August 2016 Dividend Income And Expenses
Summer is officially over. It went by far too fast here in the Pacific Northwest.
With epic clear blue skies and mild temperatures, the summer here is glorious. But it changes fast.
One day August was like J.R.R. Tolkien’s Shire — Sunny and 75F. The next day, instead of the Shire, we get Mordor! Suddenly we live in the Land Of Shadow again. I can almost see Mt. Doom from my house.
Torrential rain, grey skies and cold temperatures are once again a regular part of daily life. Don’t move to the PNW unless you enjoy that kind of weather. I can already see the leaves changing into the golden colors of fall.
So, enough lamenting the change of seasons — how did the month of August turn out financially?
Well, August was a month of inflation. How bad was it? Let’s find out…
Expenses For August
Inflation is one of my least favorite things in life — it’s an expense I can’t control.
In August we had inflation hit several of our regular expenses — the biggest of which was our mortgage. The mortgage is actually fixed interest rate, but it rises over time as property taxes increase. (Property taxes are included in the monthly mortgage bill)
In August, our mortgage payment rose to $2270.25, an increase of $132.25 from last month. A 6% increase!
Normally I don’t like to gripe about paying taxes, because they’re needed to keep life civilized. But when was the last time you received a 6% salary increase at your job? Never? Most people have to be content with only a 3% annual increase.
These kinds of big annual increases always rub me the wrong way. For myself, (and most people) our mortgage is by-far our largest monthly expenditure…and there’s very little we can do about it.
When property taxes go up faster than income does, the little guy gets squeezed. It’s absolutely no fun. I can only hope the value of my home increased at a similarly ridiculous rate. When I finally sell this money-pit of a house, I hope to get some of it back. (Money Pit is a great movie BTW!)
So how about the rest of our August expenses?
August totaled up to $4311.87. While that’s lower than July, it was still an expensive month.
If July was over-budget in the food department, August was the exact opposite.
Groceries amounted to $368. That’s pretty good. Like every other month, there was no alcohol included in the month’s expenses.
Normally we average $500 per month for groceries, so it’s good to see a lower than average month.
August also had some surprise home repair expenses that pushed the expenses higher — Our bathroom toilet started leaking water onto the floor.
After 30 years of rusting, the bolts that secured the toilet tank finally rusted through. While it wasn’t a serious leak, the problem needed resolving quickly before the situation got worse. We decided to replace the toilet. The toilet and water line amounted to $168.90.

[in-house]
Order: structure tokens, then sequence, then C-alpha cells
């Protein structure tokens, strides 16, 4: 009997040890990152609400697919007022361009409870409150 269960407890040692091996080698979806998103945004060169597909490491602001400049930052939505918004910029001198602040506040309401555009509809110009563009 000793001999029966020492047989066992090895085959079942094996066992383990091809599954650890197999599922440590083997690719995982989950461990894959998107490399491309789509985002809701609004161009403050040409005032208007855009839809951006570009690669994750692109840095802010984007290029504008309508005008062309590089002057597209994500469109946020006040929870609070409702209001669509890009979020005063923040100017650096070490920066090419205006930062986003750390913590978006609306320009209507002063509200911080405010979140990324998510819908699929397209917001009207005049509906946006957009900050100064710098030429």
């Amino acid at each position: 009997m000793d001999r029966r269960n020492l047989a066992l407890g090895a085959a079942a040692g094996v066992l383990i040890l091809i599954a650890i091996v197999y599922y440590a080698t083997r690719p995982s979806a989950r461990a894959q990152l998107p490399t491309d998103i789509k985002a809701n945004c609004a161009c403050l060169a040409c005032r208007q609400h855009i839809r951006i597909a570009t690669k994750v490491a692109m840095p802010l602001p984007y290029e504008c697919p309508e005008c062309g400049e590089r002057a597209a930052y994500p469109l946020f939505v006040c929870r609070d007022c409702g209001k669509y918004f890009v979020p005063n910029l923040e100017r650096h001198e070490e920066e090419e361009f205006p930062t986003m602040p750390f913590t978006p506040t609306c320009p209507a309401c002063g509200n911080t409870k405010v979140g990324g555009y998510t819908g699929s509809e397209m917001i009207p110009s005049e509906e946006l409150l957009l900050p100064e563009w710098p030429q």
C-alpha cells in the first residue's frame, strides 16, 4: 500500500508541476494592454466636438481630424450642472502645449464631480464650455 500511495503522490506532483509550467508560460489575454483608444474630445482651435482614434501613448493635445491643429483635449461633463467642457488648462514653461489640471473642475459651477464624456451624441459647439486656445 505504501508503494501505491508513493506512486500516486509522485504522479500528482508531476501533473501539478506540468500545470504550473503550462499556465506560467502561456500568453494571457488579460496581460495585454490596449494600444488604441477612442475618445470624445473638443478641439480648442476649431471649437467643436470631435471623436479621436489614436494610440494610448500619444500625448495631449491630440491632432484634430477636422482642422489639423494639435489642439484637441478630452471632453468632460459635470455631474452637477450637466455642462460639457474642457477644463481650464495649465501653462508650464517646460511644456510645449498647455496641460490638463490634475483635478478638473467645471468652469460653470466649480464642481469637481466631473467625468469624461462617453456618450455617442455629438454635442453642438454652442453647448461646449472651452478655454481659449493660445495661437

Despite expenses coming in at $4311, I think we did a great job at keeping expenses under control in August.
Why? Without the property tax increases and the replacement toilet, our expenses would have been $4010. Right on-target with our budget.
Dividends For August
Unfortunately, August was a ‘dry’ month for dividends. Ho-hum! The taxable portfolio only managed dividends of $1,040.20, which is actually higher than previous ‘dry’ months.
As you can see, I’m no longer including a column for foreign tax adjustments — we sold off our Telus stock (more on this later) and won’t be needing to make these kinds of adjustments for foreign taxes anymore.
So, why the dry month? Most companies we own don’t pay out in February, May, or August. This creates ‘dry’ months throughout the year:
To counteract this problem we keep excess cash on-hand to deal with the low dividend months. So far we’ve only kept 6 months worth of expenses in our checking account, and this has worked out fine.
In the future, I may end up bumping our cash-on-hand to 12 months worth, but I haven’t decided if this is truly necessary.
August Investment And Portfolio Changes
Our dividend target for 2016 is $48k in dividends. As I mentioned last month, I’m worried we might not hit the target. Finding good investments is hard right now. The market might be overvalued. Almost everything looks expensive against historical norms.
This month, as I hinted at in “How To Be A Dividend King“, I decided to sell off our Telus shares. Given the financial state of the company and it’s low growth rates, I viewed the company as very fairly valued. We sold. I chose to use those funds to buy more of my favorite investment — The Well Known Energy Company (WKEC).